None of this applies to undergraduate education, of course. There is a brisk demand for people with undergrad degrees, which still usually are a ticket into the middle class, and taxing the loans that allow students to get those *is* heinous class warfare. But that’s a very different thing from targeting the bloated pyramid scheme that graduate education has become.

*Obviously, I speak here of PhDs that are not aimed at other professional careers.

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List clipart from Pixabay

I can’t keep up with these new rules, but apparently if you ever expect to denounce/excuse/ignore one guy’s sexual abuse, you must make sure you’re on record as denouncing/excusing/ignoring every other one.

I was on a research vessel once where the crew had been told not to swear in front of students, so they created a list of numerical codes for their favorite epithets and posted it in the mess hall. What we need is something similar – a public record website where people can find blanket pro forma denunciation statements. Then they can go on with forming their opinions of individual situations as they normally would, and just post the relevant denunciation statement links at the end like Creative Commons licenses.

Continue reading

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Seizing Defeat From the Jaws of Victory

Over last weekend, even the conservatives I follow online were becoming OK with taking down those Jim Crow-era confederate monuments. There was a little rumbling in the form of left-siders feeling a need to argue that no, those monuments were nothing like statues of the founders … but overall, there was a moment.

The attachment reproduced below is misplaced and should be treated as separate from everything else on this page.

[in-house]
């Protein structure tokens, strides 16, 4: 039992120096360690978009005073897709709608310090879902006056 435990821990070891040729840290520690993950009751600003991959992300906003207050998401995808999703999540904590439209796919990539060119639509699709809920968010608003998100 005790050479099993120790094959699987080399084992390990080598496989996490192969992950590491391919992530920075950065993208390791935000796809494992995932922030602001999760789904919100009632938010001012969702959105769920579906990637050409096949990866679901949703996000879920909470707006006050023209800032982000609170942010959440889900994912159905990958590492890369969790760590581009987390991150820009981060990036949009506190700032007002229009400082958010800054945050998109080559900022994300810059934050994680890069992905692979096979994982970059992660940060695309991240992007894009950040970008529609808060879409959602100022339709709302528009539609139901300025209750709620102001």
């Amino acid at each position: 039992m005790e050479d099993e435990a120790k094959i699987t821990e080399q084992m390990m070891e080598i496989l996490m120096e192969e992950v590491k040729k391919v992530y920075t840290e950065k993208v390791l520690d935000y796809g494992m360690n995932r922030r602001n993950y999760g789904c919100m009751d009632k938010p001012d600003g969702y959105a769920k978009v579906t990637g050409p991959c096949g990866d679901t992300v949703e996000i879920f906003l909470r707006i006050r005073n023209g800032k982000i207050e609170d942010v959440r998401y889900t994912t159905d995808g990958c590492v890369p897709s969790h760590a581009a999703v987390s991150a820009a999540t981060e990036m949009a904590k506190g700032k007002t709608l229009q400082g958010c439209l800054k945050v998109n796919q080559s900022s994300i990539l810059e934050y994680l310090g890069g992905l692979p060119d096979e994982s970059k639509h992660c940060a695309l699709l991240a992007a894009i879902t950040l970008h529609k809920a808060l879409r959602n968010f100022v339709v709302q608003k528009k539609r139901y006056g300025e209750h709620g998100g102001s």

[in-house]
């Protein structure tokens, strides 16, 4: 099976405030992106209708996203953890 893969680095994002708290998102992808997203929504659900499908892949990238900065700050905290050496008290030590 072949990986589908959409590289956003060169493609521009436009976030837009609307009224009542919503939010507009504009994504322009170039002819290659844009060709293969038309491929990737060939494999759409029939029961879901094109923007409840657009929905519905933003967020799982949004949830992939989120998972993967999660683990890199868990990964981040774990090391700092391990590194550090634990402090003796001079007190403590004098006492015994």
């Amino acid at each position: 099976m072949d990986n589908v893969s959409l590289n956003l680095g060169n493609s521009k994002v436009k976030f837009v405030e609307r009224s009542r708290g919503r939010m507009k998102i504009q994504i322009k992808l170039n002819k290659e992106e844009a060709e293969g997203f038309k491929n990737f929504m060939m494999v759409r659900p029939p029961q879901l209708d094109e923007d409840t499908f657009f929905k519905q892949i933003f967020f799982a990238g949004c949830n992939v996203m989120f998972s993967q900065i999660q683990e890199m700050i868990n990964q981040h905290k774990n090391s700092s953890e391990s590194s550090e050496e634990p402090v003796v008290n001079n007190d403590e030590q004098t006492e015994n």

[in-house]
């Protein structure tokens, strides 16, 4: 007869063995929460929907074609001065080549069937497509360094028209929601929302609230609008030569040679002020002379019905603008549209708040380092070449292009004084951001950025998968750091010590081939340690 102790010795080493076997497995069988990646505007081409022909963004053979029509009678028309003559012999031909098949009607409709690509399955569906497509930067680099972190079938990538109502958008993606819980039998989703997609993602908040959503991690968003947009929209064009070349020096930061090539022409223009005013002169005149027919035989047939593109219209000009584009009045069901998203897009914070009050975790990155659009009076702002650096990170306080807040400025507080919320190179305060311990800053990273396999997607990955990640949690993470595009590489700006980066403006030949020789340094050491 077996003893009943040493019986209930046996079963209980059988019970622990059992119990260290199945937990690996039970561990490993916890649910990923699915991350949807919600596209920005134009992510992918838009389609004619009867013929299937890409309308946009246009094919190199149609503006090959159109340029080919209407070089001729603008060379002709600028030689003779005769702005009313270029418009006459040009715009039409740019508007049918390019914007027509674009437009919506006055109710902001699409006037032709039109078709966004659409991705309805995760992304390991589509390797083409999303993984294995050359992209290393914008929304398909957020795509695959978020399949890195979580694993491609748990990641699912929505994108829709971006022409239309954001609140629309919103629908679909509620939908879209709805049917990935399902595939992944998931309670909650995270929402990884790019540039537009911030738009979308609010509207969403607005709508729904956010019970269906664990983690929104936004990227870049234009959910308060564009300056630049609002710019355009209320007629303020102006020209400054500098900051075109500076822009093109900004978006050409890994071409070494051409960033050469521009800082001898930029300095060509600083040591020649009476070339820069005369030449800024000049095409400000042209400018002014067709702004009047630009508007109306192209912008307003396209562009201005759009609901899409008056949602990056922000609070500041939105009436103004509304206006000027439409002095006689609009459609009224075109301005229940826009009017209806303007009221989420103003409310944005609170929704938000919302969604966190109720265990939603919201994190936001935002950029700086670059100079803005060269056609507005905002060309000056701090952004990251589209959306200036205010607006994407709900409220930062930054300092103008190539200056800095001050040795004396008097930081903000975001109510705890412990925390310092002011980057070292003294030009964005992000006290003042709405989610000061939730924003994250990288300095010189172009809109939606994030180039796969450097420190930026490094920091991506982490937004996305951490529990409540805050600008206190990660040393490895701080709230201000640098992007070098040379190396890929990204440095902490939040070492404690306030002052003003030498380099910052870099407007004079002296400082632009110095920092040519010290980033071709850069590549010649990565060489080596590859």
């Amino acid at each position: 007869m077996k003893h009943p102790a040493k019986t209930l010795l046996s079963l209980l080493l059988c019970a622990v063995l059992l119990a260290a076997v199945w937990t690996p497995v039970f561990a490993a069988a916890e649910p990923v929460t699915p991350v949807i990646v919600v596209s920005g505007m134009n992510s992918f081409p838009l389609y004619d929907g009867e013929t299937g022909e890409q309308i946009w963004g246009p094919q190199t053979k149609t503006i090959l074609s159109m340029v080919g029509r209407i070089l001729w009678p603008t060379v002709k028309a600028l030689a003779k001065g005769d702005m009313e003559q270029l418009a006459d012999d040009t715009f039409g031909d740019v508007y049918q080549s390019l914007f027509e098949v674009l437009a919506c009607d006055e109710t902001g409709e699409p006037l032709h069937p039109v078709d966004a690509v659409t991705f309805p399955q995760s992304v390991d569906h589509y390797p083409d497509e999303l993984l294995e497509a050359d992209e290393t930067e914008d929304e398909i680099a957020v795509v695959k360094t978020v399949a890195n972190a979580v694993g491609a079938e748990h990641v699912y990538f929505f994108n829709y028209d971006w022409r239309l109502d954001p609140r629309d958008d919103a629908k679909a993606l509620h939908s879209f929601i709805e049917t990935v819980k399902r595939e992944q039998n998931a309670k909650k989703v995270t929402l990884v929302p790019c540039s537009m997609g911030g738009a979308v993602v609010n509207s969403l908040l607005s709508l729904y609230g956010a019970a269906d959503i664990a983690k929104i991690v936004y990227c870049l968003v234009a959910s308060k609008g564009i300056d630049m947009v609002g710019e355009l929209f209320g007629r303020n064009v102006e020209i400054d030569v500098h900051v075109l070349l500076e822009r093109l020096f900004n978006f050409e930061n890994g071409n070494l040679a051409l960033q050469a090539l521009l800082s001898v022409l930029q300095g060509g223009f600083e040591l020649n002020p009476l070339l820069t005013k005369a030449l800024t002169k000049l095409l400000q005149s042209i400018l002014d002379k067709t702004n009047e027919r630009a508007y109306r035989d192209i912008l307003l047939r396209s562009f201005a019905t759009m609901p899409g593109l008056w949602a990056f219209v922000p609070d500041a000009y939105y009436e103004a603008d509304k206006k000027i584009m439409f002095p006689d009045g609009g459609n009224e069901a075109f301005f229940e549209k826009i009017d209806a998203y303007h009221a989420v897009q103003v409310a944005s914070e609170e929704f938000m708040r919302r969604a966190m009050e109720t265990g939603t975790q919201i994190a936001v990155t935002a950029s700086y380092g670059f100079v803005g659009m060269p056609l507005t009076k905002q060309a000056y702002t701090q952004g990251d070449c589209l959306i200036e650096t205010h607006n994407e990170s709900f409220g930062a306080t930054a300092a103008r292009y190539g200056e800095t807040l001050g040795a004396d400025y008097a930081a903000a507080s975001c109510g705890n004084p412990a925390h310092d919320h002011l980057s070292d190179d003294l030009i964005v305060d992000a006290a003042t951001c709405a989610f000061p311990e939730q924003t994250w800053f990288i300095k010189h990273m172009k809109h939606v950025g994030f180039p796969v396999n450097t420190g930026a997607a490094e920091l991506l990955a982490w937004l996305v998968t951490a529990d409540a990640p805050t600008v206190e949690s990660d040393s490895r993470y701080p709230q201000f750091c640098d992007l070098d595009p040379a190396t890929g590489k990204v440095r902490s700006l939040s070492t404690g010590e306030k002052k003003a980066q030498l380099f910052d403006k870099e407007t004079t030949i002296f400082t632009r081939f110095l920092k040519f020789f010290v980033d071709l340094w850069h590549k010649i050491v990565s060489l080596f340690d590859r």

Today, the news on the right side is about attacks on statues of Columbus and Junipero Serra. Could we leftists not even wait until we had advanced a few feet toward taking a contested space, before demonstrating what we would do to it once we’d conquered it?

I once worked with someone who always had to be Winning™, and as soon as you managed to meet one set of demands a new set popped up – just for the sake of having something to win. Because *having won* didn’t matter, it was the act of winning that mattered. I think the activist left is in the hands of this sort of person, and it’s going to work out about as well as you’d expect.


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Forgiveness, really?

meme about forgiving but not ever letting the person get near you againI can’t be the only person who sees stuff like this on their Facebook feed, but sometimes I think I’m the only person who is bugged by it.

This is fake forgiveness. I mean, if someone said that to you, would you consider yourself forgiven?

At one time I was as anxious as anybody else to be told that this was all forgiveness required of me. But what a rip-off! I kept achieving this kind of fake forgiveness and wondering why it didn’t make me feel any better or behave any differently.

The fact was, all I wanted at that time was the label of forgiveness. I had, in a weird way, accepted both that it was a good thing to have, that it was a magic label that would somehow make things stop hurting, and that it didn’t really exist  – an attitude that I probably hold toward a lot of the virtues society makes a big deal of. I didn’t realize what forgiveness actually was, or that it was even a real thing, until long after I had experienced it.

Now I can look back and spot the times when I’ve practiced real forgiveness. There aren’t many, because I live a life pretty free of offenses, but I can say from experience that it is pretty grand. When I can manage it, it makes an offense against me feel insignificant – like failing at a task when your attention is already on the next step. When I truly can forgive someone, it’s because interacting with them is just one part of my big, big life. I don’t care what the offense says about them, or their attitude toward me, or my self-worth; I care about how we’re going to move forward in the best way. How I deal with them and their trespass is part of how I approach a larger goal. Practice, so to speak. One more opportunity to do it right.